Digitalisation has impacted almost every global sector, Insurance, Government and Healthcare alike. The financial services sector, however remains somewhat resistant to welcome this change.
Some financial organisations, with old legacy systems and highly detailed manual processes, are yet to be truly hit by revolution. That said, some organisations are ahead of the curve and are using new IT technologies to bridge the traditional and digital world.
HSBC, one of the world's largest banking and financial services organisations, is reported to have spent US$2.3b on digital platforms, AI and new technology to reach tech-savvy customers. This includes US$200 million globally for investment in FinTech and enterprise start-ups, and already have some successful partnerships such as that with WeChat.
None of these new FinTech start-ups are consumer banks in the full-service sense of taking deposits. Instead, they are focused on transforming customer applications as well as the back-office economics of underwriting and the experience of consumer borrowing - with hope to make more loans for example available at a lower cost for millions.
The new FinTech era is focused on signals about behaviour - picked up by sophisticated software, such as AI and blockchain that can scan thousands of pieces of data about online and offline lives, and as a result, are creating new models of lending. In essence, the banking system is returning to the fundamental of 'know the customer' by capturing and analysing the data.
Back office systems are critical
According to data from the British Bankers Association, consumers in the UK are turning to mobile banking apps to manage their finances, as evidenced by an 84% rise in the number of in-app transactions over the past three years. Indeed, as mobile banking increases customer traffic, having an efficient, scalable back-end system becomes business critical.
Over the long term, tech will undoubtedly play a role in the evolution of banking. However, modernising the infrastructure backbone - that is, the core banking systems which handle the backbone of a bank's data activities, is arguably the most crucial step banks will need to take.
Investments in cloud computing, blockchain and Robotic Process Automation (RPA) should also take greater priority in the new world. These identified investments offer opportunities for cost savings in the back office, while at the same time putting banks in a better position to compete with FinTechs.
What does the future hold?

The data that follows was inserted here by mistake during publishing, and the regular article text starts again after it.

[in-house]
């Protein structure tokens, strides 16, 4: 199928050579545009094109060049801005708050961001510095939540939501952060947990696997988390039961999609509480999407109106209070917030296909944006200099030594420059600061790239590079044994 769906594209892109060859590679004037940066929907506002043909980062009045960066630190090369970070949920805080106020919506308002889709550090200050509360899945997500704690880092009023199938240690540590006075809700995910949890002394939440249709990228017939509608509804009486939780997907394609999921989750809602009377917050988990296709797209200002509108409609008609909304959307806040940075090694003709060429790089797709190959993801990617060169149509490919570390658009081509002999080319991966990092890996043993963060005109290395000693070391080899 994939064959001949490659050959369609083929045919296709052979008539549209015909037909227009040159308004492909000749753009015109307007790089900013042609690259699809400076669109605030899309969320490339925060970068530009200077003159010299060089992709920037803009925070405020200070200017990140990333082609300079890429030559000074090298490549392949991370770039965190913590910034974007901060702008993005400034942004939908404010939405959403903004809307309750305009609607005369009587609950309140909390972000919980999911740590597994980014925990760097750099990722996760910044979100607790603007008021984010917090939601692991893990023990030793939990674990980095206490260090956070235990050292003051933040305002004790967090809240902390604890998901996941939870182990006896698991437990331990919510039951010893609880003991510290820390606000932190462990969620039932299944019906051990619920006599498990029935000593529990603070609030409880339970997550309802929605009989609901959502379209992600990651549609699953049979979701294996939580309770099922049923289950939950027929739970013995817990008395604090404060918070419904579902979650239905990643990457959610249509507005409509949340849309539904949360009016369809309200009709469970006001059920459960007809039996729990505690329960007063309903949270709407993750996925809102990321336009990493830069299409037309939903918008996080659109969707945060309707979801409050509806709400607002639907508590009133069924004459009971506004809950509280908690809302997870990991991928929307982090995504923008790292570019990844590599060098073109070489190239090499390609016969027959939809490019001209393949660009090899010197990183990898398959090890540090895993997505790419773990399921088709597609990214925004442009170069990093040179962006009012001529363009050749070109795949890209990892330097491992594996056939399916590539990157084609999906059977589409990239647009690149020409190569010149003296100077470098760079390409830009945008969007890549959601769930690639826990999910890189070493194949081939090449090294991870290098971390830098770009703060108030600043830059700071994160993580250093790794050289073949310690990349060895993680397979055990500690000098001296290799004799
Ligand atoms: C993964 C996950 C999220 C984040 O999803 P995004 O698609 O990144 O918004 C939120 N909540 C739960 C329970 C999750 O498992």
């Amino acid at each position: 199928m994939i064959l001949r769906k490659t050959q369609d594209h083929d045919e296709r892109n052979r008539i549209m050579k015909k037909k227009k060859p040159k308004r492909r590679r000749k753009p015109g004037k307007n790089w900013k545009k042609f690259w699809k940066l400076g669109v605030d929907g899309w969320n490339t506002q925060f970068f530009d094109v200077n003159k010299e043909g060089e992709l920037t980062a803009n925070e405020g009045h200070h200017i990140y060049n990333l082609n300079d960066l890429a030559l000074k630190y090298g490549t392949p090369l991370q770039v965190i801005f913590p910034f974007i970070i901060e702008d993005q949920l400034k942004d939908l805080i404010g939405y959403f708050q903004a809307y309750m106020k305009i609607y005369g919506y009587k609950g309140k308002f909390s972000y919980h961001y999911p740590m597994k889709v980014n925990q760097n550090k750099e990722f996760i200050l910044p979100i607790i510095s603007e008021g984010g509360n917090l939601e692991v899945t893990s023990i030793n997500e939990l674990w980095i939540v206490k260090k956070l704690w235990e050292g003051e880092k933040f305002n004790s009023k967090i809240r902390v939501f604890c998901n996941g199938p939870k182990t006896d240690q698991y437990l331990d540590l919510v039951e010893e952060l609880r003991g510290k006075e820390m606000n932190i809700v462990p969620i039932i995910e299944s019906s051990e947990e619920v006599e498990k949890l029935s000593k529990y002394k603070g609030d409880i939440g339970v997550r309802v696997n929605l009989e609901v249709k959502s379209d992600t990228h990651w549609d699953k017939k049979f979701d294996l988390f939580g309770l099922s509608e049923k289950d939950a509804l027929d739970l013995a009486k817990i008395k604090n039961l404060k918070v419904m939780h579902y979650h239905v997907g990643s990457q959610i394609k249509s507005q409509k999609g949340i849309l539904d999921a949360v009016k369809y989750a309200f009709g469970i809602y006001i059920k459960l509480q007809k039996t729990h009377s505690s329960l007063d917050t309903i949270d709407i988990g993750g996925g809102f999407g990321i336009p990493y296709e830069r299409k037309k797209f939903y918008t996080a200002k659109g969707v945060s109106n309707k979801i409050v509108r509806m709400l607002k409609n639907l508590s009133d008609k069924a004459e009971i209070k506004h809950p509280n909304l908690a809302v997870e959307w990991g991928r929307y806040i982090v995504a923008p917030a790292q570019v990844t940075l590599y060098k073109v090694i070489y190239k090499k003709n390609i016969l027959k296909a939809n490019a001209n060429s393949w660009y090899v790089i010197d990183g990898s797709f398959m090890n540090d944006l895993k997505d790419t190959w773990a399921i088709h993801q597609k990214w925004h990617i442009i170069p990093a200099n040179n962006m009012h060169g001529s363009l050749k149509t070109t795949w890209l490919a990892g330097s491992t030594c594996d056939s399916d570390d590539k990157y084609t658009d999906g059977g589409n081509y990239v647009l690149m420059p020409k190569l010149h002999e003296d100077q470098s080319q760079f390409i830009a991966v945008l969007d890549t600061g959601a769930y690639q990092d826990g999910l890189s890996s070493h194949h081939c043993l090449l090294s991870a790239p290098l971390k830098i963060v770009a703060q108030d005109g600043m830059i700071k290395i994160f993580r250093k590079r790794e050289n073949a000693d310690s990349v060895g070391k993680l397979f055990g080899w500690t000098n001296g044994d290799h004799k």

According to research by consultants McKinsey, digitisation of investment banks could increase the struggling sector's profitability by 20 to 30 per cent over the next three years. Among all of the technologies on the table, RPA and cloud computing may have the most significant potential in the near term.
Robotic Process Automation (RPA) is the application of technology that allows employees in a company to configure computer software - or a "robot" - to capture and interpret existing applications for processing a transaction, manipulating data, triggering responses and communicating with other digital systems.
These applications transfer information from one system to another, automating processes previously handled by humans. This can include customer on boarding and payments, through to fraud prevention and compliance reporting.
Cloud computing, whilst most of the UK banks are moving to the cloud, which offers the potential to shrink relevant infrastructure costs by 30% or more, global leaders like HSBC have already reported that 10% to 40% of their servers and operating systems have moved to the cloud, and many are targeting up to 80% by 2020.
What is the case for cloud computing? This can vary based on whether banks are already outsourcing IT, data capture, data conversion services, and whether they plan to use a public, private or hybrid cloud. Another consideration could be if they are using specialist external companies with the expertise and consultancy services to support the transition.
It is clear that financial services organisations must focus on two key aspects to fully take on digitalisation: firstly, they must create a user-friendly customer platform or take advantage of existing ones and secondly, financial services must transform their back-ofice processes.
Behind the scenes, digitisation leads to lower costs, greater productivity and agility, thanks to cloud computing, automation, mobility as well as artifical intelligence.
Working in partnership with one of the UK's leading authorities on data capture and conversion, Restore Digital advise their financial sector customers to look at RPA solutions to automate many mundane, labour-intensive, repetitive and time-consuming activities to boost capabilities and save expenditure.
Restore believe that a focus on technology and a continued investment in IT is paramount to mitigate the risk of being disrupted by new entrants and FinTech players. One thing is for sure, the financial services sector has reached an age where digitalisation is essential for their survival and future success.